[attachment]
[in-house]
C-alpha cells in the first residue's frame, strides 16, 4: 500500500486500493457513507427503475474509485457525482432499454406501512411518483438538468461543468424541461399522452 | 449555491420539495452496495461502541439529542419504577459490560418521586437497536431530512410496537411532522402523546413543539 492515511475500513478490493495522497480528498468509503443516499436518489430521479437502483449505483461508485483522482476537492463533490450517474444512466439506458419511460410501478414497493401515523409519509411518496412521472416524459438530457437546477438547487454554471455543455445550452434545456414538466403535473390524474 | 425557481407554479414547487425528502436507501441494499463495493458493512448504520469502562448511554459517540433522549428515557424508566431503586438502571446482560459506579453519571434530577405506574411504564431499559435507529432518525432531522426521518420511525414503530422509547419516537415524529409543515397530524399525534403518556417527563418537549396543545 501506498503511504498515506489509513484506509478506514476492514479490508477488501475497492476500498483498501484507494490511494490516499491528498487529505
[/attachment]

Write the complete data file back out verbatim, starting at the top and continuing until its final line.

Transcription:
[in-house]
C-alpha cells in the first residue's frame, strides 16, 4: 500500500486500493457513507427503475474509485457525482432499454406501512411518483438538468461543468424541461399522452 | 449555491420539495452496495461502541439529542419504577459490560418521586437497536431530512410496537411532522402523546413543539 492515511475500513478490493495522497480528498468509503443516499436518489430521479437502483449505483461508485483522482476537492463533490450517474444512466439506458419511460410501478414497493401515523409519509411518496412521472416524459438530457437546477438547487454554471455543455445550452434545456414538466403535473390524474 | 425557481407554479414547487425528502436507501441494499463495493458493512448504520469502562448511554459517540433522549428515557424508566431503586438502571446482560459506579453519571434530577405506574411504564431499559435507529432518525432531522426521518420511525414503530422509547419516537415524529409543515397530524399525534403518556417527563418537549396543545 501506498503511504498515506489509513484506509478506514476492514479490508477488501475497492476500498483498501484507494490511494490516499491528498487529505